Remittances, Liquidity Constraints and Human Capital Investments in Ecuador
Summary Over the last decade Ecuador has experienced a strong increase in financial transfers from migrated workers. This paper investigates how remittances via trans-national networks affect human capital investments through relaxing resource constraints and facilitate households in consumption smoothing by reducing vulnerability to economic shocks. Our results show that remittances increase school enrollment and decrease incidence of child work, especially for girls and in rural areas. Furthermore, we find that aggregate shocks are associated with increased work activities, while remittances are used to finance education when households are faced with these shocks.
If you experience problems downloading a file, check if you have the proper application to view it first. In case of further problems read the IDEAS help page. Note that these files are not on the IDEAS site. Please be patient as the files may be large.
As the access to this document is restricted, you may want to look for a different version under "Related research" (further below) or search for a different version of it.
References listed on IDEAS
Please report citation or reference errors to , or , if you are the registered author of the cited work, log in to your RePEc Author Service profile, click on "citations" and make appropriate adjustments.:
- Funkhouser, Edward, 1992. "Migration from Nicaragua: some recent evidence," World Development, Elsevier, vol. 20(8), pages 1209-1218, August.
- Douglas L. Miller & Anna L. Paulson, 2007. "Risk taking and the quality of informal insurance: gambling and remittances in Thailand," Working Paper Series WP-07-01, Federal Reserve Bank of Chicago.
- Borraz Fernando, 2005. "Assessing the Impact of Remittances on Schooling: the Mexican Experience," Global Economy Journal, De Gruyter, vol. 5(1), pages 1-32, April.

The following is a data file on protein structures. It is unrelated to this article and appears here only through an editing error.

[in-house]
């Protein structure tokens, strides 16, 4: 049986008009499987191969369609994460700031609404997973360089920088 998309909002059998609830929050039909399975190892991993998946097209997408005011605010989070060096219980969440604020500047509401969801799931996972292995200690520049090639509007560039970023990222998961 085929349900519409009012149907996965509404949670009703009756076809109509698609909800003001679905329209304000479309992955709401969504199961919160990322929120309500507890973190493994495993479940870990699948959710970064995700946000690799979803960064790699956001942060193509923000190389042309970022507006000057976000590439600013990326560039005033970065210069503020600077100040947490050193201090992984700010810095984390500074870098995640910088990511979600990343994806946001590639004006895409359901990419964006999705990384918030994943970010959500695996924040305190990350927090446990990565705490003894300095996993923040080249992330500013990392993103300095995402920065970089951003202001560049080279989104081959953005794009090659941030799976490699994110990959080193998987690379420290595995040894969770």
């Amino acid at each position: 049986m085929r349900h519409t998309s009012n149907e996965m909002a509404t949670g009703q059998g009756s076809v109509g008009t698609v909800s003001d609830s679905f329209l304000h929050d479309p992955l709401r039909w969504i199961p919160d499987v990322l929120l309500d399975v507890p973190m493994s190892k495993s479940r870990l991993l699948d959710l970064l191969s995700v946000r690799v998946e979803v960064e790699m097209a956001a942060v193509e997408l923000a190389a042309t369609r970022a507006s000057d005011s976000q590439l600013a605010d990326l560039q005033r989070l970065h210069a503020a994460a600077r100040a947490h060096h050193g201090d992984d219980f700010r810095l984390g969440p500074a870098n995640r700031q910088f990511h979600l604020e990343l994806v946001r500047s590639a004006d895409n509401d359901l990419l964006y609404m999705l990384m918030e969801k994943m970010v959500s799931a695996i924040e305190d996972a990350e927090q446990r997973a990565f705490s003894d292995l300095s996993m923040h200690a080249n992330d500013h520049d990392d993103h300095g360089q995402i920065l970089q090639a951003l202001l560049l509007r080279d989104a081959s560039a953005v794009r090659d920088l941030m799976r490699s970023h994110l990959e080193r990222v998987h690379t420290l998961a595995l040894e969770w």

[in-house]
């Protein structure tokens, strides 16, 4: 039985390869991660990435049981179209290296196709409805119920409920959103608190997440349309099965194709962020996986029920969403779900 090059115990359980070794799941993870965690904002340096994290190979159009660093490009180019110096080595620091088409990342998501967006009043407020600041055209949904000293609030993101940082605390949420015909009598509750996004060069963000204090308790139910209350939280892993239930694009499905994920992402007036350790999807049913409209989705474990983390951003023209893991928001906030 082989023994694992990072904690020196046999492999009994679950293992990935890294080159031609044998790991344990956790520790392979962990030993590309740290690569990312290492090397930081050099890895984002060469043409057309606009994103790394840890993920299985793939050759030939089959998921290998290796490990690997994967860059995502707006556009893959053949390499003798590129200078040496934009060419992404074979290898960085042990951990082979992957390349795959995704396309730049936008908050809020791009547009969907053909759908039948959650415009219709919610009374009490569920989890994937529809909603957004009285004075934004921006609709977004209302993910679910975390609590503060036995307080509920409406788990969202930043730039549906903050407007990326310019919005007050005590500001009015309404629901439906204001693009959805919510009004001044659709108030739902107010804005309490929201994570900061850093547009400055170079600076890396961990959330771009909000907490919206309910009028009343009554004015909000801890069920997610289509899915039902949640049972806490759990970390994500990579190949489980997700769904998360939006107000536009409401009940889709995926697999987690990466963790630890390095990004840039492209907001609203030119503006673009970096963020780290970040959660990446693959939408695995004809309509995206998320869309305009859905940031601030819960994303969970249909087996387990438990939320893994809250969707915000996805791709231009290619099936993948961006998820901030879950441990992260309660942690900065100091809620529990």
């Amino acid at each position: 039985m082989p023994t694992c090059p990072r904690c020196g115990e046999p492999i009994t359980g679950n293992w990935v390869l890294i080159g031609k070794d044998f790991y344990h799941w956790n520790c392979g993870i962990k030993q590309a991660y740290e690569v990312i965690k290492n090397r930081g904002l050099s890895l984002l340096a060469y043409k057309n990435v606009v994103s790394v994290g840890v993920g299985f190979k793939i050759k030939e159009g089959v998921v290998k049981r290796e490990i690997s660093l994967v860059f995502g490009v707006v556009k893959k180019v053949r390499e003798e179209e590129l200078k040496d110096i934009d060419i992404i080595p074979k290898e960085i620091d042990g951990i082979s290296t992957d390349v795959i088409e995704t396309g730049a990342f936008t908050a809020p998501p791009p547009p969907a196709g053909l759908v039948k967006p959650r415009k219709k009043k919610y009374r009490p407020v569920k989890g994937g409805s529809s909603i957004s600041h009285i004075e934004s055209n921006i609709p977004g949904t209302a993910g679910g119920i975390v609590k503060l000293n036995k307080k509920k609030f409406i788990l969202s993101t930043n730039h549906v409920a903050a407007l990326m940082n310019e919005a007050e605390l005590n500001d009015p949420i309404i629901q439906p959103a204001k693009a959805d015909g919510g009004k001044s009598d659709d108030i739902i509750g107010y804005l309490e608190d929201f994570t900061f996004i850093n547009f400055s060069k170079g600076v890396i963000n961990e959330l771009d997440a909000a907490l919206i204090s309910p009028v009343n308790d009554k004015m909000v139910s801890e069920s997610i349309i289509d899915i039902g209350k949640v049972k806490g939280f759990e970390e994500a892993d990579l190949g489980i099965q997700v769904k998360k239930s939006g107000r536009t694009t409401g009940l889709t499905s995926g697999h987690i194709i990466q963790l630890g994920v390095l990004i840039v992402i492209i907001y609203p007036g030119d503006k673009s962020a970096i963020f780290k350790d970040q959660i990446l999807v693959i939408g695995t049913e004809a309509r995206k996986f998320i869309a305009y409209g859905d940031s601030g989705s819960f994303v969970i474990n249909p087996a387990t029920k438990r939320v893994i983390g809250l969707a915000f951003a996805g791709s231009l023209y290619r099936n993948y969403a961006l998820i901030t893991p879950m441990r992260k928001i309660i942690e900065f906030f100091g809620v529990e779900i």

- Sarah Dolfin & Garance Genicot, 2010. "What Do Networks Do? The Role of Networks on Migration and "Coyote" Use," Review of Development Economics, Wiley Blackwell, vol. 14(2), pages 343-359, May.
- Hanan G. Jacoby & Emmanuel Skoufias, 1997. "Risk, Financial Markets, and Human Capital in a Developing Country," Review of Economic Studies, Oxford University Press, vol. 64(3), pages 311-335.
- Alejandra Cox Edwards & Manuelita Ureta, 2003. "International Migration, Remittances, and Schooling: Evidence from El Salvador," NBER Working Papers 9766, National Bureau of Economic Research, Inc.
- Dehejia, Rajeev H & Gatti, Roberta, 2005. "Child Labor: The Role of Financial Development and Income Variability across Countries," Economic Development and Cultural Change, University of Chicago Press, vol. 53(4), pages 913-932, July.
- Ernesto López-Córdova, 2005.
"Globalization, Migration, and Development: The Role of Mexican Migrant Remittances,"
ECONOMIA JOURNAL OF THE LATIN AMERICAN AND CARIBBEAN ECONOMIC ASSOCIATION,
ECONOMIA JOURNAL OF THE LATIN AMERICAN AND CARIBBEAN ECONOMIC ASSOCIATION, vol. 0(Fall 2005), pages 217-248, August.
- Ernesto LÃ³pez CÃ³rdova, 2004. "Globalization, Migration and Development: The Role of Mexican Migrant Remittances," Econometric Society 2004 Latin American Meetings 82, Econometric Society.
- José Ernesto López Córdova, 2006. "Globalization, Migration and Development: The Role of Mexican Migrant Remittances," IDB Publications (Working Papers) 2652, Inter-American Development Bank.
- José Ernesto López-Córdova, 2006. "Globalization, migration and development : the role of Mexican migrant remittances," INTAL Working Papers 1440, Inter-American Development Bank, INTAL.
- Dehejia, Rajeev H. & Gatti, Roberta, 2002. "Child labor : the role of income variability and access to credit in a cross-section of countries," Policy Research Working Paper Series 2767, The World Bank.
- Rapoport, Hillel & Docquier, Frederic, 2006. "The Economics of Migrants' Remittances," Handbook on the Economics of Giving, Reciprocity and Altruism, Elsevier.
- Glewwe, Paul & Hall, Gillette, 1998. "Are some groups more vulnerable to macroeconomic shocks than others? Hypothesis tests based on panel data from Peru," Journal of Development Economics, Elsevier, vol. 56(1), pages 181-206, June.
- Acosta, Pablo, 2006. "Labor supply, school attendance, and remittances from international migration : the case of El Salvador," Policy Research Working Paper Series 3903, The World Bank.
- Halliday, Timothy, 2006. "Migration, Risk, and Liquidity Constraints in El Salvador," Economic Development and Cultural Change, University of Chicago Press, vol. 54(4), pages 893-925, July.
- Timothy Halliday, 2005. "Migration, Risk and Liquidity Constraints in El Salvador," Working Papers 200511, University of Hawaii at Manoa, Department of Economics, revised 28 Mar 2006.